What I hardly ever get, however, is a proper draft proposal.
For me, having at least a rough draft of your proposal before you contact potential supervisors is good practice, for a number of reasons: (1) it shows you have given the matter some thought; (2) it identifies you as someone who is able to work independently; and (3) it allows you to take ownership of your work from the start (and some supervisors WILL take over if you let them).
Studies would probably be both empirical and more conceptual in focus.
Don’t just write a list in this section – introduce different bodies of literature, summarise key themes and points, identify gaps, and make explicit how all this frames your particular project.
Nevertheless, your proposal should contain some indication of the theories and concepts you find relevant to your research questions, and (most importantly) some thoughts about how you might operationalise these. Are you situated within a specific epistemological framework, and why?
It should also include any specific methodological techniques or elements of research design – for instance, if you are trying to explore the interactions between phenomena, how will you measure and establish these? in a qualitative study exploring how breastfeeding impacts on mothers’ experiences of bonding with their babies, you would need to consider how you would tease out the role of breastfeeding from other factors).
You need to have an idea of how all this relates together and whether there are any useful connections or knotty contradictions at work. This should include your your broad methodological approach – is it quantitative or qualitative?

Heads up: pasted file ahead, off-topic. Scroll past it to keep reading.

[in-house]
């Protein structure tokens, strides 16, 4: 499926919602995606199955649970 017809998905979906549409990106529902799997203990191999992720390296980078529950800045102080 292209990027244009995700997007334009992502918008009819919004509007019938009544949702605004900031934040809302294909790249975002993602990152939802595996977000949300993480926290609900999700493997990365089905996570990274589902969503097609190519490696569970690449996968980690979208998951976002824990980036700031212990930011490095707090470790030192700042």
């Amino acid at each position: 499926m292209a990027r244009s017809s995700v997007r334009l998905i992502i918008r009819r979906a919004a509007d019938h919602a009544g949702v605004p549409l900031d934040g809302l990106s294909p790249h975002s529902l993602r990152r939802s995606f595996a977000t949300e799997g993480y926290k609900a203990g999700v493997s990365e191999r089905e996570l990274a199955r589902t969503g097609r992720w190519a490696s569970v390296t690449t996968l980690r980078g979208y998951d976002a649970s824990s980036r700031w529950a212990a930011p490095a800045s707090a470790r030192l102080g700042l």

Your theoretical framework will and should change as you develop your Ph D project, coming to fruition when you have finished your data analysis and are (hopefully) ready to say something new. In fact, if I see a Ph D proposal which has an elaborate theoretical framework already, it often raises questions about whether the student is setting out to confirm things they feel they already know. Are you using a particular research design, for instance ethnography or case study?
The best research in my field tends to be both policy/society-relevant gaps in the relevant literature. If you’re applying for research funding, your project rationale should also link to the strategic priorities of the funding body. They must be ones which have not been asked before in the particular way you will ask them.
They should usually be open but narrow, focusing on aspects of issues or relationships between phenomena (e.g.